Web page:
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BLOOMINGTON — Ameren Illinois will begin a second round of public meetings where Bloomington residents and businesses can learn more about a proposed 345,000-volt transmission line planned to run across the city’s south side.

An open house will be Thursday at Doubletree by Hilton, 10 Brickyard Drive, from 4 to 7 p.m. Attendees can talk to utility experts about real estate, construction and engineering issues, said Ameren spokesman Leigh Morris.

The meeting, and those that follow, essentially repeat those held in 2009, which preceded the existence of a new state regulatory law, Morris said.

The proposed transmission line would run between Ameren’s Brokaw substation, near Ireland Grove and Towanda Barnes roads, and its Bloomington substation, at Lafayette and Easy streets.

In 2009, the utility selected as its preferred route a path running parallel to existing lines, roads and rail tracks, according to newspaper archives.

Morris said Ameren no longer has a preferred route but will select one after a second public meeting in December. Ameren plans to hold a third public meeting in January before submitting its plans to the Illinois Commerce Commission in February.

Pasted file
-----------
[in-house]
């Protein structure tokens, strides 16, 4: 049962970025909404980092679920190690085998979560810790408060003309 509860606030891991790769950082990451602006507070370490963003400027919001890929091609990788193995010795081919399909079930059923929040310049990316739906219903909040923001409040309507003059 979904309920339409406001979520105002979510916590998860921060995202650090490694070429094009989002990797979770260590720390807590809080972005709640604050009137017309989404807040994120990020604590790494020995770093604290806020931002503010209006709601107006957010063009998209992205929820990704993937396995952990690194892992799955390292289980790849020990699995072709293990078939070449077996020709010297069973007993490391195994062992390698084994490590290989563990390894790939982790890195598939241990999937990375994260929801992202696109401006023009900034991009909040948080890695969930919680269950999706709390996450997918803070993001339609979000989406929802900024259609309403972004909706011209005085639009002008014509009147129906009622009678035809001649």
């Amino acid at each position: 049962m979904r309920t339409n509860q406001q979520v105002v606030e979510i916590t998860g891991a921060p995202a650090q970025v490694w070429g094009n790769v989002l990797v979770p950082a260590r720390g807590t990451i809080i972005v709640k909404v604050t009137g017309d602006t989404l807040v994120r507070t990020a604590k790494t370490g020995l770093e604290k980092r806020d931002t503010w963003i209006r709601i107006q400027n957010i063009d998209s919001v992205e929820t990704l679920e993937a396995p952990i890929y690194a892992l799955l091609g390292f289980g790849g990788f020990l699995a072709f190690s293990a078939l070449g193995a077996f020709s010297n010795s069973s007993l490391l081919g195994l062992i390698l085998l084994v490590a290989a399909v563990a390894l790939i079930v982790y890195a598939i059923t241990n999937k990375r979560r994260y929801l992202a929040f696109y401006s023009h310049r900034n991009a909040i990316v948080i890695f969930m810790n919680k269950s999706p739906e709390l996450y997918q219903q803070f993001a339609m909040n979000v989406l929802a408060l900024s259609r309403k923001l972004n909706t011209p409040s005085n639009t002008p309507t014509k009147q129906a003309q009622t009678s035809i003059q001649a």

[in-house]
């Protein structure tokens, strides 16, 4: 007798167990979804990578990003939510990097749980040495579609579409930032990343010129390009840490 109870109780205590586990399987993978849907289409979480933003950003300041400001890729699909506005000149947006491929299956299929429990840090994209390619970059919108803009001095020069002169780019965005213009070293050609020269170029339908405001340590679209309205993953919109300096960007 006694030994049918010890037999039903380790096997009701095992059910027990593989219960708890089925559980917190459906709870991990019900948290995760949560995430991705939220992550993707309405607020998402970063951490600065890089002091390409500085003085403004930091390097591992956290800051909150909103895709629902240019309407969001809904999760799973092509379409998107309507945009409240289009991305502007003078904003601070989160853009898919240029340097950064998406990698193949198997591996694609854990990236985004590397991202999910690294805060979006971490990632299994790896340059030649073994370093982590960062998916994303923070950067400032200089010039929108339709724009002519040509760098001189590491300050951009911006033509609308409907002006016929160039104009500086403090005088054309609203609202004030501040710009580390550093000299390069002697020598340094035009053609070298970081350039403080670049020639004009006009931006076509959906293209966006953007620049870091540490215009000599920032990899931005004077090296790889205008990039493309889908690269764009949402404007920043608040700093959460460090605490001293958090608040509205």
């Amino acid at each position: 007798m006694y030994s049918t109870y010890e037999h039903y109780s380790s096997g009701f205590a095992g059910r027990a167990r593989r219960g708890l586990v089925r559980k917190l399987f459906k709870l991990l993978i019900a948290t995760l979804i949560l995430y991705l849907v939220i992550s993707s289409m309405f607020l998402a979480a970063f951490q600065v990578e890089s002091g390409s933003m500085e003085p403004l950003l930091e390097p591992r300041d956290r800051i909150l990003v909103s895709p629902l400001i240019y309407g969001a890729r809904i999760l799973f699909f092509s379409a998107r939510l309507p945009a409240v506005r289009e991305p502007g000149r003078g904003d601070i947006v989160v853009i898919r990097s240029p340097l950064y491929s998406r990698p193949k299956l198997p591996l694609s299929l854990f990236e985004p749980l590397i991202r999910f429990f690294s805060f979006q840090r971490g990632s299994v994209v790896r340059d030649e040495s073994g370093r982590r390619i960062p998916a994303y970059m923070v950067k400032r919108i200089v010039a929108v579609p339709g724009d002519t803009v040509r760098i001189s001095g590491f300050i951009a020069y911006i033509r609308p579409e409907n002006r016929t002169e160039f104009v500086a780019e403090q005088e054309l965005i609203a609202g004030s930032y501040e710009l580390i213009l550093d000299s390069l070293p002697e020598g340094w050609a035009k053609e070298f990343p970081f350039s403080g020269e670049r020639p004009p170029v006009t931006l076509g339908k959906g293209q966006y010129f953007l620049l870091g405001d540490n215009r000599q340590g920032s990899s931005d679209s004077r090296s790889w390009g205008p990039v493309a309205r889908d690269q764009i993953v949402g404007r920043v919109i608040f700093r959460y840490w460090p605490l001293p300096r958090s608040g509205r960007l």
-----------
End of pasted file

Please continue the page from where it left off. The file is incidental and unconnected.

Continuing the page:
The ICC then has no more than 225 days to rule on the appropriateness of Ameren’s preferred route.

The transmission line’s 100-foot right-of-way would be between 5.8 and 6.9 miles long, with metal support poles constructed about every 1,000 feet. Each support structure would have a 10- by 10-foot footprint.

“I certainly would encourage everyone to come to the open house. Larger attendance is better than small,” Morris said. He said Ameren will set up a GPS station, where residents can enter their addresses to see how near their land is to the proposed transmission line area.

Morris said the project is necessary to meet future electricity growth needs and to protect against potential power outages.

The project was previously expected to cost $20 million, but rising material and construction costs have boosted that estimate to $26.7 million, Morris said. He said it’s too early to know if the project cost would cause an increase in customers’ electric bills.

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